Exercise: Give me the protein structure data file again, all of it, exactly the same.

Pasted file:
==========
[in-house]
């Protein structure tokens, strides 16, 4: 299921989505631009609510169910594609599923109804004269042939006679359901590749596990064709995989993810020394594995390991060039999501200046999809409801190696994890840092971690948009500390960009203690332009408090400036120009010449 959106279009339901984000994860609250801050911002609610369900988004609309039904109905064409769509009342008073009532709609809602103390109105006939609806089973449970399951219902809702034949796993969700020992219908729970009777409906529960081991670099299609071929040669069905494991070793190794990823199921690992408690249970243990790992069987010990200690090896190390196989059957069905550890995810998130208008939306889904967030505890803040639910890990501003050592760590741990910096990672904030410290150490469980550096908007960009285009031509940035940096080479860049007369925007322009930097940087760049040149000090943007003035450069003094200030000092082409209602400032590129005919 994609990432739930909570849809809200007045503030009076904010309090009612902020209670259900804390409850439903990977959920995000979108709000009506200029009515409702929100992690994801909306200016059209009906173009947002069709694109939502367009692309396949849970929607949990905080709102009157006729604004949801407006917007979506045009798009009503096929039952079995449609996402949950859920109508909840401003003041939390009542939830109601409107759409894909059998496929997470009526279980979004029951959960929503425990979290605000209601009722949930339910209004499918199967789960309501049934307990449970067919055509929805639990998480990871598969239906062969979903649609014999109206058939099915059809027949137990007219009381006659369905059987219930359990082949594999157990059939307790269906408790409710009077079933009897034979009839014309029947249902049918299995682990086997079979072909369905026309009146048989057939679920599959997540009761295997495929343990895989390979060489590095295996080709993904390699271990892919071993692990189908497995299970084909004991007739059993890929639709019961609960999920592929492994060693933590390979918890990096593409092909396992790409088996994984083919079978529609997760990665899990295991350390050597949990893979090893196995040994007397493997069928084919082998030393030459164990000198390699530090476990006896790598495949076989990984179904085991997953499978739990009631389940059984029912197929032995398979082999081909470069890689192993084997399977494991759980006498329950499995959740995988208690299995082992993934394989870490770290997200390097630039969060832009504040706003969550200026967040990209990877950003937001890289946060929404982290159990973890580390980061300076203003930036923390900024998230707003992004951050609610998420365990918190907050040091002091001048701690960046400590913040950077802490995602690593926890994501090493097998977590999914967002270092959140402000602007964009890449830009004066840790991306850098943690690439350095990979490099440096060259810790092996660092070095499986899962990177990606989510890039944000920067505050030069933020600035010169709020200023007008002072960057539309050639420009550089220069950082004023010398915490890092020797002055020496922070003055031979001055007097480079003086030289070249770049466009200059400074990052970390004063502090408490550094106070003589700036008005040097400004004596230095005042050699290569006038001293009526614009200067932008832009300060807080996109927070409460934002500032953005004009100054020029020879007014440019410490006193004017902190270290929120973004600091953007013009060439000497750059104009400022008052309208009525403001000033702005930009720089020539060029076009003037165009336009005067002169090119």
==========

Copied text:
[in-house]
């Protein structure tokens, strides 16, 4: 299921989505631009609510169910594609599923109804004269042939006679359901590749596990064709995989993810020394594995390991060039999501200046999809409801190696994890840092971690948009500390960009203690332009408090400036120009010449 959106279009339901984000994860609250801050911002609610369900988004609309039904109905064409769509009342008073009532709609809602103390109105006939609806089973449970399951219902809702034949796993969700020992219908729970009777409906529960081991670099299609071929040669069905494991070793190794990823199921690992408690249970243990790992069987010990200690090896190390196989059957069905550890995810998130208008939306889904967030505890803040639910890990501003050592760590741990910096990672904030410290150490469980550096908007960009285009031509940035940096080479860049007369925007322009930097940087760049040149000090943007003035450069003094200030000092082409209602400032590129005919 994609990432739930909570849809809200007045503030009076904010309090009612902020209670259900804390409850439903990977959920995000979108709000009506200029009515409702929100992690994801909306200016059209009906173009947002069709694109939502367009692309396949849970929607949990905080709102009157006729604004949801407006917007979506045009798009009503096929039952079995449609996402949950859920109508909840401003003041939390009542939830109601409107759409894909059998496929997470009526279980979004029951959960929503425990979290605000209601009722949930339910209004499918199967789960309501049934307990449970067919055509929805639990998480990871598969239906062969979903649609014999109206058939099915059809027949137990007219009381006659369905059987219930359990082949594999157990059939307790269906408790409710009077079933009897034979009839014309029947249902049918299995682990086997079979072909369905026309009146048989057939679920599959997540009761295997495929343990895989390979060489590095295996080709993904390699271990892919071993692990189908497995299970084909004991007739059993890929639709019961609960999920592929492994060693933590390979918890990096593409092909396992790409088996994984083919079978529609997760990665899990295991350390050597949990893979090893196995040994007397493997069928084919082998030393030459164990000198390699530090476990006896790598495949076989990984179904085991997953499978739990009631389940059984029912197929032995398979082999081909470069890689192993084997399977494991759980006498329950499995959740995988208690299995082992993934394989870490770290997200390097630039969060832009504040706003969550200026967040990209990877950003937001890289946060929404982290159990973890580390980061300076203003930036923390900024998230707003992004951050609610998420365990918190907050040091002091001048701690960046400590913040950077802490995602690593926890994501090493097998977590999914967002270092959140402000602007964009890449830009004066840790991306850098943690690439350095990979490099440096060259810790092996660092070095499986899962990177990606989510890039944000920067505050030069933020600035010169709020200023007008002072960057539309050639420009550089220069950082004023010398915490890092020797002055020496922070003055031979001055007097480079003086030289070249770049466009200059400074990052970390004063502090408490550094106070003589700036008005040097400004004596230095005042050699290569006038001293009526614009200067932008832009300060807080996109927070409460934002500032953005004009100054020029020879007014440019410490006193004017902190270290929120973004600091953007013009060439000497750059104009400022008052309208009525403001000033702005930009720089020539060029076009003037165009336009005067002169090119």